Last year, when we published our mammoth, photo-packed story about what’s left of the Shrimp Boats chain, it first went out without a photo of the Durham Shrimp Boats. It is one of seven survivors of that once 95-strong chain, and one of only two in a 1969-style building. I had intended then to make it to Durham on this trip to North Carolina to visit the restaurant, and was pleasantly surprised when one of our readers in the area, Erin Parr, volunteered to go take some pictures for me. We have, it’s been noted, the best readers in all of blogdom. Y’all are the best.
But there’s no substitute for actually visiting in person! So I made my way 87 miles east from Lexington, in no particular hurry as I’d already had four small meals and very little exercise. Along the way, I listened to the quite wonderful WKNC 88.1 FM, the student station of North Carolina State. They played some really great music before sitting down for a lengthy interview with an electronic artist. When I finished my visit to Shrimp Boats, they were still talking and so I didn’t hear quite as much new music as I’d hoped.
Like an utter dunce, I didn’t take the opportunity to switch over to the Chapel Hill student station which I’d first read about decades ago, and which, it turns out, is actually WXYC 89.3. See, I sort of thought that was the station that I was listening to. 88.1 is the frequency of Clemson’s astonishingly good WSBF. I’d switched over to my iPod hours previously when I lost that station’s signal, switched back over to the radio as I approached the Research Triangle, assumed the music on 88.1 was Chapel Hill, and never gave myself the chance to listen to it. I suppose I’m going to have to just go back to the Triangle for a longer visit one day, and listen at length to both stations! (Yes, I know that I can stream. Not the same as driving and listening. At all. Hush.)
Anyway, onto Shrimp Boats. Despite the implication that good seafood is what somebody should get at a place named Shrimp Boats, their signature dish is actually a chicken sandwich. It’s not a simple boneless fillet. They do some very good fried chicken, much better than average, and then chop it up, serving it on a sesame seed bun with lettuce, tomato, and mayo. It is, in all honesty, an excellent sandwich, with really juicy and flavorful chicken.
This Shrimp Boats was built in 1970. The original owner was John Workman, and he sold the business in 1997 to two of his employees, Nancy Norwood and her husband Mohammed Yousef. Unfortunately, I missed them on this trip – the manager on duty told me that Nancy leaves each afternoon following the lunch rush to pick up her children – which was a shame, as I love to hear and collect all the stories about Shrimp Boats that people can stand to share. The four people on duty were taking care of quite a few carry-out orders on this Friday afternoon. Seafood, here, has become one of many things on a more general meat-and-three menu, with lots of fresh vegetable options.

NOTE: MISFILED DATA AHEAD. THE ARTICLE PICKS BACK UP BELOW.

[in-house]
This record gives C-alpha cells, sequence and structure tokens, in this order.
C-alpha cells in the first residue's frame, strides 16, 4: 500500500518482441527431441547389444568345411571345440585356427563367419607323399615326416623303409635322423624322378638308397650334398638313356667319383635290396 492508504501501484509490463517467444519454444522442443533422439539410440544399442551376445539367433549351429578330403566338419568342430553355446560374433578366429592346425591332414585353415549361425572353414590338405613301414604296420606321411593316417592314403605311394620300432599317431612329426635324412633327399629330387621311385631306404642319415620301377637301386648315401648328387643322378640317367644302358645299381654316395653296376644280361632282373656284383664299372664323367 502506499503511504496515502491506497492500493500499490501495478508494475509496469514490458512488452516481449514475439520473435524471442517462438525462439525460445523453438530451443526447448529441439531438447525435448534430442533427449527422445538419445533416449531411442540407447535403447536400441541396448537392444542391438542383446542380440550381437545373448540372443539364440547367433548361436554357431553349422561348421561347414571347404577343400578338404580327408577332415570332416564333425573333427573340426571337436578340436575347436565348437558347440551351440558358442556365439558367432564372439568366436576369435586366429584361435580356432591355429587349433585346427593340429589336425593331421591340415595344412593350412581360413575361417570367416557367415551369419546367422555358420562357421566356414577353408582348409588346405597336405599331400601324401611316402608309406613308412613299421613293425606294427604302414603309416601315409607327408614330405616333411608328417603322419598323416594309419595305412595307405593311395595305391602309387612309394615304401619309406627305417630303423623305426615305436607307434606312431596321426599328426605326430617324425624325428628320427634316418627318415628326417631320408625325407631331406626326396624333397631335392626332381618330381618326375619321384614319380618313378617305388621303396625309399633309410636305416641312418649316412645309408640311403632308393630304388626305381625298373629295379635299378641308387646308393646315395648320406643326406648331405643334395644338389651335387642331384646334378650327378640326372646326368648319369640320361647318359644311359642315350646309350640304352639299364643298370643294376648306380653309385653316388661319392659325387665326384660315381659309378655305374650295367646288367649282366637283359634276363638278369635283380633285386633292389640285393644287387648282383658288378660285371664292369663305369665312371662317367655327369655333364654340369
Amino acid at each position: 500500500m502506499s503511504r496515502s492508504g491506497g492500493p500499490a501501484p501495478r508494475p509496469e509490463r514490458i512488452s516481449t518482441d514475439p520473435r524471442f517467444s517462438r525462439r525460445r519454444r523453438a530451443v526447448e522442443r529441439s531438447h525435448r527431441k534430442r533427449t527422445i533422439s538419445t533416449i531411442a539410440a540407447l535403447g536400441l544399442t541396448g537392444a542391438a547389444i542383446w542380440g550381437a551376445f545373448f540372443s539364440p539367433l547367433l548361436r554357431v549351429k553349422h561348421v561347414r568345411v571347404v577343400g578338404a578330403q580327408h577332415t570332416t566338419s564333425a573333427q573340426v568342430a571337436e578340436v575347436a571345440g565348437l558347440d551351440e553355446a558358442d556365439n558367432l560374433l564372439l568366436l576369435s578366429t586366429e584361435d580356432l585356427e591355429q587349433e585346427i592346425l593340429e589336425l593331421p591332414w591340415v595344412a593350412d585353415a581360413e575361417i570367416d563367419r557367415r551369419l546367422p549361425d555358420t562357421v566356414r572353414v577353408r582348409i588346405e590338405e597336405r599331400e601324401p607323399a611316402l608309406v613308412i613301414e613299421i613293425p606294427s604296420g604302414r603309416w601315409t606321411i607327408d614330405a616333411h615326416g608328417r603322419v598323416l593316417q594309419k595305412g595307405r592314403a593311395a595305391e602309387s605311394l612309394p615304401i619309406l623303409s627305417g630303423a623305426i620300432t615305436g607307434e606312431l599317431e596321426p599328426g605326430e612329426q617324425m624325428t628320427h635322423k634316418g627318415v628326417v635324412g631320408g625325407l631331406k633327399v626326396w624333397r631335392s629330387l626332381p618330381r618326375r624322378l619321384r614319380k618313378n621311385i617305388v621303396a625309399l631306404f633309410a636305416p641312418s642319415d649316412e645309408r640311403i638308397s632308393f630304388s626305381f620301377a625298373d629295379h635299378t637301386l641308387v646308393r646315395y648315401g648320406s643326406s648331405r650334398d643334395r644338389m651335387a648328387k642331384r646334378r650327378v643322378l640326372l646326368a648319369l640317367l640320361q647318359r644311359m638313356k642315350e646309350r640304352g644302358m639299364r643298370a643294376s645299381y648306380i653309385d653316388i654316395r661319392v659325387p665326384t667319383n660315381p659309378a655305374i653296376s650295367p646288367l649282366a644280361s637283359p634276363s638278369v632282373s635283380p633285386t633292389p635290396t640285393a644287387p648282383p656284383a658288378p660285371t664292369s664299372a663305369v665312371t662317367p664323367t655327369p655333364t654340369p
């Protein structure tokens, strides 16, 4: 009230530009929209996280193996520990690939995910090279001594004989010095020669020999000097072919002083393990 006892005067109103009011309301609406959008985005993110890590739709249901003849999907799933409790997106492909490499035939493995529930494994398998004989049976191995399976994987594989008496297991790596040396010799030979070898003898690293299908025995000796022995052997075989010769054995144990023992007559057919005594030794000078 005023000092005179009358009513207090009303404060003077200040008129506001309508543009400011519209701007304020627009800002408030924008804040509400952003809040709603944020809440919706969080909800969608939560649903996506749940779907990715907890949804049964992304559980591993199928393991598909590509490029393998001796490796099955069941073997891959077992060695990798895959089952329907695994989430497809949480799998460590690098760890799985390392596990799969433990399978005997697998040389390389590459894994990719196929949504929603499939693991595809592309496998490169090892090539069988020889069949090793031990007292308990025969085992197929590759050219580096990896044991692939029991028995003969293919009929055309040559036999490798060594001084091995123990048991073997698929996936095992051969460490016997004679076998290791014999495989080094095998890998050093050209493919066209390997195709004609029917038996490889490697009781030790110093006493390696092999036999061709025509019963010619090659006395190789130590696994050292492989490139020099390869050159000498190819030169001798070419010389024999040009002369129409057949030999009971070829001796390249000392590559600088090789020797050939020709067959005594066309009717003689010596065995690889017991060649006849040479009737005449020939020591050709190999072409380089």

(On a weekend as generally unhealthy as one of these can be, I absolutely should have availed myself of some vegetables that were at least a little better for me than onion rings. Between this and the radio, clearly, I entered the Triangle wearing my senseless hat.)
I did not see very much of Durham – I only went this far east in the first place to come to Shrimp Boats, though I did justify it with some barbecue in Chapel Hill, as we’ll see in the next chapter – but it’s in exactly the part of town that I expected to find it. This was a pretty busy commercial strip forty years ago, with a movie theater across the street which is now home to an office park. Today, there’s some decay and sad sprawl, but the road’s in better shape than some of the corridors where Shrimp Boats had once docked around Atlanta. (See last week’s photo post about South Cobb Drive, for instance.) The food is very good, and it’s downright nice to step back in time, to a restaurant that was part of a really neat chain for five years, and a proud, awesome independent for four decades.
Can’t help but wish they’d kept the original orange and brown color scheme, though. Tsk.
You can see all the restaurants that we have visited for our blog on this map, with links back to the original blog posts. It’s a terrific resource for anybody planning a road trip through the southeast!